While Contropussy can absolutely be enjoyed for the animal-centric sexploitation romp it is, it is also hitting at some poignant issues surrounding the depiction of female sexuality. There is no escaping the reverberations of inverting and playing with typical gender dynamics, especially when using the James Bond spy-thriller genre as a framing device. This is where the exploitation element comes in: Caulfield and Rantsen show Contropussy getting down and dirty constantly, consistently and unapologetically.
The punning name “Contropussy” is a clear homage to the most famous Bond Girl names, such as Pussygalore and Octopussy. She is the hero of this tale, oozing sex appeal and commanding respect, while Double O is relegated to the position of a (fairly one-note) sex object. Sadly, the Double O character doesn’t receive any in-depth characterization to flesh out this parody: throughout the narrative he remains the sex object, love interest and sometimes ally/sidekick for Contropussy. Despite this, towards the end of the graphic novel, Double O does provide one of the best laugh-out-loud situations when he attacks Todd Akin, who is spouting his infamous “legitimate rape” line, ultimately aligning Double O on the feminist side of the female sexuality debate. This isn’t a question of what men can do with their sexuality, because they haven’t faced the same shaming as women have. We admire James Bond, and slut-shame the Bond Girls. What Contropussy is wrangling with is inverting this to give the same level of respect to the feline and feminine version of Bond. It’s exploitation at its finest: show Contropussy doing what Bond does, unabashedly and rather awesomely.
In exploitation genres, the brazenness that Contropussy embodies is what works. For example, in the 1970’s exploitation movie TNT Jackson there is a great scene where the villain attempts to intimidate and torture TNT by threatening to burn her exposed breasts with a cigarette. The fact that the villain violently rips off her blouse shows this act is supposed to give him the power over her via controlling/threatening her sexuality. What follows is TNT handily defeating all the henchmen, wearing only panties. This scene is great and works so well in the exploitation genre because it shows TNT taking back the power that was being lorded over her: now she’s showing that she can take these goons on despite being stripped, robbing the attempt of using her sexuality against her of any of its power. You get both: exposed breasts for titillation, but also a scene latent with a feminist backbone.
Contropussy achieves this same effect throughout the narrative. Caulfield offers Contropussy, a very sexualized character, who makes references and jokes about her preference for certain types of bondage, as a way to illustrate that sexual liberation is entirely different from sexual exploitation. Early on in the graphic novel, Contropussy saves her friends from a cat brothel (by defeating her arch-nemesis Evil Rabbit in a grindhouse-level-of-gross/in-your-face-kung-fu battle), showing that there is a difference between embodying sexuality and having that sexuality controlled, used and exploited (as further cemented through Double O’s attacking of Todd Akin for his “legitimate rape” comments). Contropussy is very smart and works the exploitation/homage to the comix scene incredibly well. Caulfield and Rantsen lets Contropussy run rampant, showing that overt sexuality isn’t shameful.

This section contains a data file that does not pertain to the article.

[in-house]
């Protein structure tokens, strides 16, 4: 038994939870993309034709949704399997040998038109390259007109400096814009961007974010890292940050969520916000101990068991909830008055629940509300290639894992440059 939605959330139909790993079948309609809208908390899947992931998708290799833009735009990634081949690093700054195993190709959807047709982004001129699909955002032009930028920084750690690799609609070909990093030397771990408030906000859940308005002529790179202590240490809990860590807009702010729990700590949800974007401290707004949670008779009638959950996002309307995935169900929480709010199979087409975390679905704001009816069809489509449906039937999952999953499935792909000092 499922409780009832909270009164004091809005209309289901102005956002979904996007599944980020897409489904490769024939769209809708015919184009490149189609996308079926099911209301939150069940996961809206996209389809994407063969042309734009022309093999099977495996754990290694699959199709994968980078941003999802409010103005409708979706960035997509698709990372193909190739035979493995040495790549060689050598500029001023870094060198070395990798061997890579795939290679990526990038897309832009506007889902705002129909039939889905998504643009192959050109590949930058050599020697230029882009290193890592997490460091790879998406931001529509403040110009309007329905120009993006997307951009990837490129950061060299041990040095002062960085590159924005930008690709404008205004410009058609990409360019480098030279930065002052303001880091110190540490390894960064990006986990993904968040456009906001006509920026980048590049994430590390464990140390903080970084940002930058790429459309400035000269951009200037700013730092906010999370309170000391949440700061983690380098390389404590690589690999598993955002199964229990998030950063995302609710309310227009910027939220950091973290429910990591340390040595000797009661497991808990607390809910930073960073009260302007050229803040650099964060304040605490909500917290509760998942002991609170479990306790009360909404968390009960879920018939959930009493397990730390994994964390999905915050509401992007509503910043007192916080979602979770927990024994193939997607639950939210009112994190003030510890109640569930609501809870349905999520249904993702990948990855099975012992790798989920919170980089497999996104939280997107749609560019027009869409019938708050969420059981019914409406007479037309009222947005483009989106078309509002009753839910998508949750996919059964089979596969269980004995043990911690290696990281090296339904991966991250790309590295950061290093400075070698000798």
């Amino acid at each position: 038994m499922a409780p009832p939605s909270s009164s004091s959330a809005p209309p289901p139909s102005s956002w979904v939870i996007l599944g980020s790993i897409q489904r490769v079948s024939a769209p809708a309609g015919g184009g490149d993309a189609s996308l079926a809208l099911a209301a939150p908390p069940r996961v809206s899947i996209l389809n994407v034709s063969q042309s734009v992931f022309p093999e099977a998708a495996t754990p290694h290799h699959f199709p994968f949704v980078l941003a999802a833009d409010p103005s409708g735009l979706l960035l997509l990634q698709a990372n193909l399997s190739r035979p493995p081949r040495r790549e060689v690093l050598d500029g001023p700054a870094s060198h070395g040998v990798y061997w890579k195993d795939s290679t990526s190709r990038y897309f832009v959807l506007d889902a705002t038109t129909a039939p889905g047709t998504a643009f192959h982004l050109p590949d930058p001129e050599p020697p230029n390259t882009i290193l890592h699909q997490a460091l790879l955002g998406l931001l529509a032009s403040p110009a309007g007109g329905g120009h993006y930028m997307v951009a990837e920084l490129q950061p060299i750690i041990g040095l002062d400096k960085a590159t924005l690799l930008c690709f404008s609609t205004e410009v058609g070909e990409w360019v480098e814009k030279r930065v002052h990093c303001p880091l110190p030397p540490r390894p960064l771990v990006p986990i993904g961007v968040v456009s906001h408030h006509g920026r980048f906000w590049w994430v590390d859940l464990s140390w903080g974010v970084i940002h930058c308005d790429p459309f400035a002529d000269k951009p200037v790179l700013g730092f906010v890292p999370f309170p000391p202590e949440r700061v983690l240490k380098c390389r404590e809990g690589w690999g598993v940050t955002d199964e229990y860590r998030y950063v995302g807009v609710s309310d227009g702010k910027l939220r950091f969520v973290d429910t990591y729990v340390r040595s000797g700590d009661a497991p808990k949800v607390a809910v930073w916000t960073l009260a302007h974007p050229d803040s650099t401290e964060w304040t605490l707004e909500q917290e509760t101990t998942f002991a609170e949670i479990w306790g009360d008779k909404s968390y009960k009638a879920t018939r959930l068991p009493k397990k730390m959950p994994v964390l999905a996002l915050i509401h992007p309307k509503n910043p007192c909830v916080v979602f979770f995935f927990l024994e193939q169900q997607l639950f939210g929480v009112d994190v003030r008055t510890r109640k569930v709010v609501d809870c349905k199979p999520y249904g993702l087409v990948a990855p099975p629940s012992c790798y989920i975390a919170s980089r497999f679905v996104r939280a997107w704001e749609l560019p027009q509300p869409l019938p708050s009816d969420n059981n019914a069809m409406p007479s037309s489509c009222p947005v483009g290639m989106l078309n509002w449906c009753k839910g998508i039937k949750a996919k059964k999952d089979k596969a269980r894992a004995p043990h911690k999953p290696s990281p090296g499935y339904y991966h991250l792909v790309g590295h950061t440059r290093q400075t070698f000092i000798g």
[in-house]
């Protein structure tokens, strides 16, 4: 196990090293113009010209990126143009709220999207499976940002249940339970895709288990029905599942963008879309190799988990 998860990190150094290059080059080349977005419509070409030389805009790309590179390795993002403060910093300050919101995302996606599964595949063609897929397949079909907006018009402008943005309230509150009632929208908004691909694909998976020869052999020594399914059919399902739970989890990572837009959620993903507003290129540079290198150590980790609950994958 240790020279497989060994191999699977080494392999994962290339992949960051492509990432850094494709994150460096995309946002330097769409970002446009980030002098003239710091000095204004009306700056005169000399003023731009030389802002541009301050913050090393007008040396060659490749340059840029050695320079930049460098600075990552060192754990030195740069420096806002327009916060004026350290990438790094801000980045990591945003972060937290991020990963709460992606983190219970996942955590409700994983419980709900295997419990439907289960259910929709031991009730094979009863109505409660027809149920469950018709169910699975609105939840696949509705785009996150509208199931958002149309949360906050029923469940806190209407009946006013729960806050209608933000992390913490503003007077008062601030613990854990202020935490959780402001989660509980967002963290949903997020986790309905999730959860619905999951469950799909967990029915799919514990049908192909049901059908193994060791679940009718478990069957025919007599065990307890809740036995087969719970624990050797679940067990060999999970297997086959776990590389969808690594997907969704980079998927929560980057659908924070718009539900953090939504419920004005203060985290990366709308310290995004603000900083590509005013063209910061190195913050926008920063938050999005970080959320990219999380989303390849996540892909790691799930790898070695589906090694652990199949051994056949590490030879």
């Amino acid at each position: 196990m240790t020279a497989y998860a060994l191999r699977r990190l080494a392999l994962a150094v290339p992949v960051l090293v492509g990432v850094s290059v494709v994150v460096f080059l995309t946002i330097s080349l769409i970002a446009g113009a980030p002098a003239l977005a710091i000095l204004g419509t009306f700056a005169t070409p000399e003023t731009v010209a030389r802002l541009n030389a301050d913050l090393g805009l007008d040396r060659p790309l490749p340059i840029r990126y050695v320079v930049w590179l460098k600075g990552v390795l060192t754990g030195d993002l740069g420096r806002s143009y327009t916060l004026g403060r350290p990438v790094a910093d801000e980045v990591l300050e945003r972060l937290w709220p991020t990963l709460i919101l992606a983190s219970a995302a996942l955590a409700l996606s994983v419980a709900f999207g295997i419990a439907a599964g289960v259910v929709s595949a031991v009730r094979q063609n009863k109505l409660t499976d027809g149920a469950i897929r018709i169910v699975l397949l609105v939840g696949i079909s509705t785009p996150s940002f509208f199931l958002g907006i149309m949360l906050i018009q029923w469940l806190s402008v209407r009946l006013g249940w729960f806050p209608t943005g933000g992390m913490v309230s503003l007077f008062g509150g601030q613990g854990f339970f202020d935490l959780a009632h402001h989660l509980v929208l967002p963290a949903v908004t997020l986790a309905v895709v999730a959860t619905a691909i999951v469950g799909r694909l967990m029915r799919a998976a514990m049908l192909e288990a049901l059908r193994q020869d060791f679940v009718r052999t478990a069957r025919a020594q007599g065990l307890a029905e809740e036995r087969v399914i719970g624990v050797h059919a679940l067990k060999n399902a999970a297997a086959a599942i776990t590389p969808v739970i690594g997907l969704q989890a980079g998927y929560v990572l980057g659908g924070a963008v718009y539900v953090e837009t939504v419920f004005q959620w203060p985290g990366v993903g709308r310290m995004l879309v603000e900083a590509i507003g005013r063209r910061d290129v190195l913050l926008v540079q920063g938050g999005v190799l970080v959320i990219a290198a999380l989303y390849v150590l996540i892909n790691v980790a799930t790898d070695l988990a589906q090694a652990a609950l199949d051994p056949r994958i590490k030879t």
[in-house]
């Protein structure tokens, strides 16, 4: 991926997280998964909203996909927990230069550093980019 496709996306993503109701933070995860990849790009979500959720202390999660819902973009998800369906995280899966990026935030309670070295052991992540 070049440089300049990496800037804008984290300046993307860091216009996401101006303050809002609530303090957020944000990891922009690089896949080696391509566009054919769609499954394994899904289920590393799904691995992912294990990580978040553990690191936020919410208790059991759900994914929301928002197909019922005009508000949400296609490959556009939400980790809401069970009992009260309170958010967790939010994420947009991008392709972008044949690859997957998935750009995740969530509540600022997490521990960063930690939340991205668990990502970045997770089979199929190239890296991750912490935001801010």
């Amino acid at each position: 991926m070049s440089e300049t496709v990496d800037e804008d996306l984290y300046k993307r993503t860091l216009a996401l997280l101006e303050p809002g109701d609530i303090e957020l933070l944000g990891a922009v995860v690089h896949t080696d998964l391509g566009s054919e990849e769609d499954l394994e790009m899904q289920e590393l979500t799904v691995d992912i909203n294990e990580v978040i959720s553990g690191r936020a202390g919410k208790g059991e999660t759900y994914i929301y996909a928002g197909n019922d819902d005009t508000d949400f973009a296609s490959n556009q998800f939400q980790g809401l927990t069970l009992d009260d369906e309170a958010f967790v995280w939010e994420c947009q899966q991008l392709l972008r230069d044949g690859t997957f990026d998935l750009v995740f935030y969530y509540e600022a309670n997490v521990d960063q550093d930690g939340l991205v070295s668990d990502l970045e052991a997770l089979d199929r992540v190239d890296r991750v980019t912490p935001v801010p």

Beyond just the exploitation-style politics, Contropussy reads like an old-school film noir (another beloved genre the narrative is paying homage to while simultaneously inverting). For example, Contropussy describes a character who “walks across the street like a slow, slow drag off a cigarette after a really long day.” Contropussy parodies typical spy-thrillers like Hitchcock’s North by Northwest, offering a narrative that shifts the power from women in spy-thrillers as just fetishized sex object to the sexy main protagonist. By inverting typical dynamics found in spy genres, and by using the exploitation style of the underground comix scene, Contropussy is designed to shock and delight. And if the name itself isn’t a giveaway, there are plenty of shocks and boundaries being pushed. The use of animals works on an allergorical level, illustrating tensions found in the sexual relationships being exhibited, but it also provides shocks and laughs on a basic, literal level.
The stylized art is pitch-perfect for all of the intents of the narrative. Both realistic and exaggerated, Meesey’s art evokes the glamour of thriller movies, while presenting raw, unapologetic visuals at home in comix. Rather than offering a structured narrative that centres around one achievable goal, Contropussy reads episodically, due to its origins as webcomic, where we get scenes and stories that are bound together through the reader’s devotion to the characters, rather than a defining storyline. But this works, because it’s not necessarily the story that matters, but how Caulfield and Rantsen are inverting typical gender dynamics and paying homage to the genres that have paved the way for anti-censorship in comics and films.
Sections of this post originally appeared on NerdSpan by Kaitlin Tremblay.
As a die-hard Catwoman fan, I’ve never given Harley Quinn a fair shake. For starters, that voice. I like my villains sultry, dignified and more solemn than ridiculous, and for me, Harley was never any of these things. But then I started reading the Gotham City Sirens, and have been introduced to a side of Harley I never knew existed.
After reading Gotham City Sirens: Union, I went on to read a dedicated Harley trade: Preludes and Knock-Knock Jokes by Karl Kesel, Terry Dodson and Rachel Dodson. I had a hard time getting into it, at first. The art is a little more goofy than I typically like, and it was difficult for me to sympathize with Harley in the first story when she is just hopelessly devoted to the Joker, despite his attempt to kill her (watch He’s Just Not That Into You, girl!). But with the second and third story, where Harley works for Two-Face and then throws her bad-girls-only slumber party, I noticed there was something much deeper happening than just Harley being heartbroken, pissed off and trying to find new friends.